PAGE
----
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This solution would "just traverse down". The loops uses the destination coordinates to avoid unnecessary calculations.
X denotes the column of the endpoint, or the horizontal point if you will.
Y denotes the row of the endpoint, or the vertical point if you will.
With coordinates (0, 0) it should be obvious why the minimum path is 1, since you're starting and ending at the same position with the value 1.
Here is the minimum path of the grid given before, when the endpoint is in (0, 1):
You always start at the upper left corner. Then, each nested array represents a row in the 2D-grid.
In the test-case you're referencing you're given the following grid:
The end coordinate is x = 0, y = 1, which is where the 4 is in the grid. Therefore the minimum path will be 1 + 4 = 5.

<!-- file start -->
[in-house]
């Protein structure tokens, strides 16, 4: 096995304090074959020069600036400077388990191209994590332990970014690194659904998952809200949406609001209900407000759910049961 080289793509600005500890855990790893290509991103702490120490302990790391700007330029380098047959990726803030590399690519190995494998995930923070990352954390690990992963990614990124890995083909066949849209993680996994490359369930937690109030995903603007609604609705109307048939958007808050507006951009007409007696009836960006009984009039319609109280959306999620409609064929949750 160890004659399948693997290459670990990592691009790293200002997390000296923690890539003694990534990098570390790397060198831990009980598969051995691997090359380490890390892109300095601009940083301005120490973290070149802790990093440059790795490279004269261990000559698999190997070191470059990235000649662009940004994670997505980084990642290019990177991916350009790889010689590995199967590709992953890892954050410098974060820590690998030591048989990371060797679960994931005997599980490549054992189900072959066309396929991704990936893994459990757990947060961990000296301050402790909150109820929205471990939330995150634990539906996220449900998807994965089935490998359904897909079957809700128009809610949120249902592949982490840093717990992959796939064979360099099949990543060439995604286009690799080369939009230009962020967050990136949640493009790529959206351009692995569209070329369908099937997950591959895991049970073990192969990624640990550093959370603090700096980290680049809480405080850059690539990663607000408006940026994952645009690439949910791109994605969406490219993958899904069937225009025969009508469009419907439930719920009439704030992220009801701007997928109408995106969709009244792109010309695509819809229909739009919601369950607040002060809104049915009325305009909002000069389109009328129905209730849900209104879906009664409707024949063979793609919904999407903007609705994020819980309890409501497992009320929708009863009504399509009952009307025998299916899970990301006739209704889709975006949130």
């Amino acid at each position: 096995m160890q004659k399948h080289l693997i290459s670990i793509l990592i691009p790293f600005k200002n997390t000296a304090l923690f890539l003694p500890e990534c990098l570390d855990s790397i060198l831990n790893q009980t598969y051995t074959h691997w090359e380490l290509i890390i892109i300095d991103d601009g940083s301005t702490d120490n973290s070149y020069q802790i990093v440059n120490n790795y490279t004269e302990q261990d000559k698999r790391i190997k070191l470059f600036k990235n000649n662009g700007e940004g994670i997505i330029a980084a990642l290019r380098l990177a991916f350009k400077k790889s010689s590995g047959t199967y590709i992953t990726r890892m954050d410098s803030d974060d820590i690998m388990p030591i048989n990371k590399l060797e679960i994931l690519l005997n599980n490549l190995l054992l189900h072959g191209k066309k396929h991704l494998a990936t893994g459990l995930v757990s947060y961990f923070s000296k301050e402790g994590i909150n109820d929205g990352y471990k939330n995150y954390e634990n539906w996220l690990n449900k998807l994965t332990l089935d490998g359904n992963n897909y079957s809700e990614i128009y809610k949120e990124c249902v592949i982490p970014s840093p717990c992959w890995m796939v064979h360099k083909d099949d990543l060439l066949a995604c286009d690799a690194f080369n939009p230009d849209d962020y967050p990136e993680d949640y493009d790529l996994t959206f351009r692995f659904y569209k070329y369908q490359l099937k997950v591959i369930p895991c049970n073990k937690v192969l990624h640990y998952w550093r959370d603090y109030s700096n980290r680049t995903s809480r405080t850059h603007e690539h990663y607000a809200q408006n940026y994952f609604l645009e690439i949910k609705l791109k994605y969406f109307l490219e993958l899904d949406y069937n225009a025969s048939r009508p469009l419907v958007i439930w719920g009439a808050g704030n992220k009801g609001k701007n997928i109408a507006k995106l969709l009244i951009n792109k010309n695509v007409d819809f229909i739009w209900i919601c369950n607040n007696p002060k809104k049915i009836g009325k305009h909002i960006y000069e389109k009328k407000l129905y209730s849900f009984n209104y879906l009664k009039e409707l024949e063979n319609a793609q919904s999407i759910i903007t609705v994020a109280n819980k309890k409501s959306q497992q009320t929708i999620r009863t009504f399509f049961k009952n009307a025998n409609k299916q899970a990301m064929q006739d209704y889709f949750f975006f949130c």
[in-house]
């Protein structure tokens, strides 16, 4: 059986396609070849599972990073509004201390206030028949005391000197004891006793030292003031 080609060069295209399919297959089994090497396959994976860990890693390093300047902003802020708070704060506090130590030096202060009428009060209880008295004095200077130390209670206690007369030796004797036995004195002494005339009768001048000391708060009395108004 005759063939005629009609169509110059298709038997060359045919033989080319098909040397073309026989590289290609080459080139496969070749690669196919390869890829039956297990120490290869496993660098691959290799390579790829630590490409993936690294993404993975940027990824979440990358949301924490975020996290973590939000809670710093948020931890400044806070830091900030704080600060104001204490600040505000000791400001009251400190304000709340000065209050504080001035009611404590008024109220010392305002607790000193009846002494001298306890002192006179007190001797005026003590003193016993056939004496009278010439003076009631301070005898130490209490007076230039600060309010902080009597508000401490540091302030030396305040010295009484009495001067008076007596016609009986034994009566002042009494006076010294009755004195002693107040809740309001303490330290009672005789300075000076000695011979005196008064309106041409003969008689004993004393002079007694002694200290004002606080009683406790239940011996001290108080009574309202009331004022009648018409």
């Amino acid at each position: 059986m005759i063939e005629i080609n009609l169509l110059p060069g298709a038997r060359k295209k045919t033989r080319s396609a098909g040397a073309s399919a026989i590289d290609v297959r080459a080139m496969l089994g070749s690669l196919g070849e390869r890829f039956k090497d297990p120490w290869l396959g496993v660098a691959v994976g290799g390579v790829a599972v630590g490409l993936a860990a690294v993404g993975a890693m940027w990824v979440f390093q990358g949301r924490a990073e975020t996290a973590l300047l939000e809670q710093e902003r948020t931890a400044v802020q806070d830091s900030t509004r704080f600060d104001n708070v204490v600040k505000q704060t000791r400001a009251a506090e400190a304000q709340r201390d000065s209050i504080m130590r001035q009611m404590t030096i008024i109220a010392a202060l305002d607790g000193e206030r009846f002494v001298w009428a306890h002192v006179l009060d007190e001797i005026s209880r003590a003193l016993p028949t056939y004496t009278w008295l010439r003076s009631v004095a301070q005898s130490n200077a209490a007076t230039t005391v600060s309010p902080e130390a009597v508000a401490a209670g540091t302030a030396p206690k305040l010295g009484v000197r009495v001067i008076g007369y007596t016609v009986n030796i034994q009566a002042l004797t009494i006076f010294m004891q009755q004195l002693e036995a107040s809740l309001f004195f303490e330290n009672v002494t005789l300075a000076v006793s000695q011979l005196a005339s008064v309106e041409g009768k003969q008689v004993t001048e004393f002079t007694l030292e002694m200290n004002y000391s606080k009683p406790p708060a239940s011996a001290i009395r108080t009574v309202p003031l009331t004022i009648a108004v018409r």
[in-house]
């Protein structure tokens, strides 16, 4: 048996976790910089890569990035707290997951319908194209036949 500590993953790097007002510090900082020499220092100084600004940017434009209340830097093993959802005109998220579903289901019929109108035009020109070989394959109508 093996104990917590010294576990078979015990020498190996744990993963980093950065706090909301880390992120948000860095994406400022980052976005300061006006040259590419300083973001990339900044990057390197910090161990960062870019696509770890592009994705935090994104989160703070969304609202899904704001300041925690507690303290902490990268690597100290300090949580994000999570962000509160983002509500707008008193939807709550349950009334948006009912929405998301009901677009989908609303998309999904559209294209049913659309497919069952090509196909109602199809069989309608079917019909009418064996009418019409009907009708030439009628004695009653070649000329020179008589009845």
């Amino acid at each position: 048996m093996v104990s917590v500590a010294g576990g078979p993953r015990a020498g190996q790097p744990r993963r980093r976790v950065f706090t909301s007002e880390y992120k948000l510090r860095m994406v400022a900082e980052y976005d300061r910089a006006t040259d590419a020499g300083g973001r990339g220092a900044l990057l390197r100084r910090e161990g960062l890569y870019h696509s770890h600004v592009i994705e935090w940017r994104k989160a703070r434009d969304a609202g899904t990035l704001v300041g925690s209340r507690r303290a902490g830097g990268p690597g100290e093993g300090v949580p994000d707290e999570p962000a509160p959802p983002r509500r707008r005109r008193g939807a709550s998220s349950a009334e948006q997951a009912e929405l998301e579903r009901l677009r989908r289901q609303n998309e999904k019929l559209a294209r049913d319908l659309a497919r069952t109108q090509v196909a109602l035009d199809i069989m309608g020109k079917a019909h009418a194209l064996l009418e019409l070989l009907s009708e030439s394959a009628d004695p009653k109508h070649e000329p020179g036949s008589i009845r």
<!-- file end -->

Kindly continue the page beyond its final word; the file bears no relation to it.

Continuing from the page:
x = 0, y = 1
1 + 4 = 5
The problem with this approach is that you're calculating the cost of every possible path in the matrix. As you can imagine, that is quite a lot of possibilities. There is a much smarter way solve this problem, that gives you a running time of O(n^2) if the matrix is quadratic (Hint: Dynamic programming).
That's intentional as to not clutter the test cases.
The tests have been made in a way that requires you to come up with an implementation that runs pretty fast. (Hint: dynamic programming)
You're not always asked to move to the lower right corner. The goal-coordinated can be any point in the grid.
Oh yeah. That should be fixed now. I've allowed the very big squares to be reused, as it would take to long to copy them.
You're right. I've made the individual tests copy the original grid, to fix this. Thanks for pointing that out.
I've changed the order now. Thanks for the feedback!
I really can't see where they're in the wrong order, please specify.
assertEquals(java.lang.Object expected, java.lang.Object actual)
Asserts that two objects are equal.
Thanks for the feedback!
I've added units to the input specifications.
Missing test cases in Java